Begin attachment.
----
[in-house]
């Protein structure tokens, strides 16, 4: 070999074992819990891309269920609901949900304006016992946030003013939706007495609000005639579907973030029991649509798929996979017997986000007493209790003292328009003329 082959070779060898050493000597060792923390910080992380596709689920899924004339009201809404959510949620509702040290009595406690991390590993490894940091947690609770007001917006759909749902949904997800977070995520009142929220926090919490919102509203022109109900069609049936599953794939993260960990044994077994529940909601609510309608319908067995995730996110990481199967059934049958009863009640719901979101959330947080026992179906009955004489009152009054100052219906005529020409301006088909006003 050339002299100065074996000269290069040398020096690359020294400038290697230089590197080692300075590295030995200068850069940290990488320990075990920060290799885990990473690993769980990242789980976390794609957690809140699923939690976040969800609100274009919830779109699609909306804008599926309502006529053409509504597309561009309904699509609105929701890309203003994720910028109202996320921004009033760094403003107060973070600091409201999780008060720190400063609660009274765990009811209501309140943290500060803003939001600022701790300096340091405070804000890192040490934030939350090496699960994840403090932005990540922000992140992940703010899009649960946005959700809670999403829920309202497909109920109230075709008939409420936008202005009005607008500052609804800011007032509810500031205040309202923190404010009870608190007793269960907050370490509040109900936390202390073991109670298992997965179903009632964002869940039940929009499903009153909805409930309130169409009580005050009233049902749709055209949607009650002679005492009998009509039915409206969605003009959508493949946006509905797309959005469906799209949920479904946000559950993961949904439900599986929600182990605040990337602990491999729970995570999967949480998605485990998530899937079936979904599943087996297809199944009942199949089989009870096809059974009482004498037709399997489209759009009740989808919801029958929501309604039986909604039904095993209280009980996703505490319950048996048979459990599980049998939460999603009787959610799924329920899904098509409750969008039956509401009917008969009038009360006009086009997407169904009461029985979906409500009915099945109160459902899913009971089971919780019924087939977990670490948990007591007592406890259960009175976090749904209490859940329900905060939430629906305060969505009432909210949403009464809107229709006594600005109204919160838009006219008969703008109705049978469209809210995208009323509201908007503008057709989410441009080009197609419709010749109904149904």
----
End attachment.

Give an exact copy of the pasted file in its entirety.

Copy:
[in-house]
């Protein structure tokens, strides 16, 4: 070999074992819990891309269920609901949900304006016992946030003013939706007495609000005639579907973030029991649509798929996979017997986000007493209790003292328009003329 082959070779060898050493000597060792923390910080992380596709689920899924004339009201809404959510949620509702040290009595406690991390590993490894940091947690609770007001917006759909749902949904997800977070995520009142929220926090919490919102509203022109109900069609049936599953794939993260960990044994077994529940909601609510309608319908067995995730996110990481199967059934049958009863009640719901979101959330947080026992179906009955004489009152009054100052219906005529020409301006088909006003 050339002299100065074996000269290069040398020096690359020294400038290697230089590197080692300075590295030995200068850069940290990488320990075990920060290799885990990473690993769980990242789980976390794609957690809140699923939690976040969800609100274009919830779109699609909306804008599926309502006529053409509504597309561009309904699509609105929701890309203003994720910028109202996320921004009033760094403003107060973070600091409201999780008060720190400063609660009274765990009811209501309140943290500060803003939001600022701790300096340091405070804000890192040490934030939350090496699960994840403090932005990540922000992140992940703010899009649960946005959700809670999403829920309202497909109920109230075709008939409420936008202005009005607008500052609804800011007032509810500031205040309202923190404010009870608190007793269960907050370490509040109900936390202390073991109670298992997965179903009632964002869940039940929009499903009153909805409930309130169409009580005050009233049902749709055209949607009650002679005492009998009509039915409206969605003009959508493949946006509905797309959005469906799209949920479904946000559950993961949904439900599986929600182990605040990337602990491999729970995570999967949480998605485990998530899937079936979904599943087996297809199944009942199949089989009870096809059974009482004498037709399997489209759009009740989808919801029958929501309604039986909604039904095993209280009980996703505490319950048996048979459990599980049998939460999603009787959610799924329920899904098509409750969008039956509401009917008969009038009360006009086009997407169904009461029985979906409500009915099945109160459902899913009971089971919780019924087939977990670490948990007591007592406890259960009175976090749904209490859940329900905060939430629906305060969505009432909210949403009464809107229709006594600005109204919160838009006219008969703008109705049978469209809210995208009323509201908007503008057709989410441009080009197609419709010749109904149904």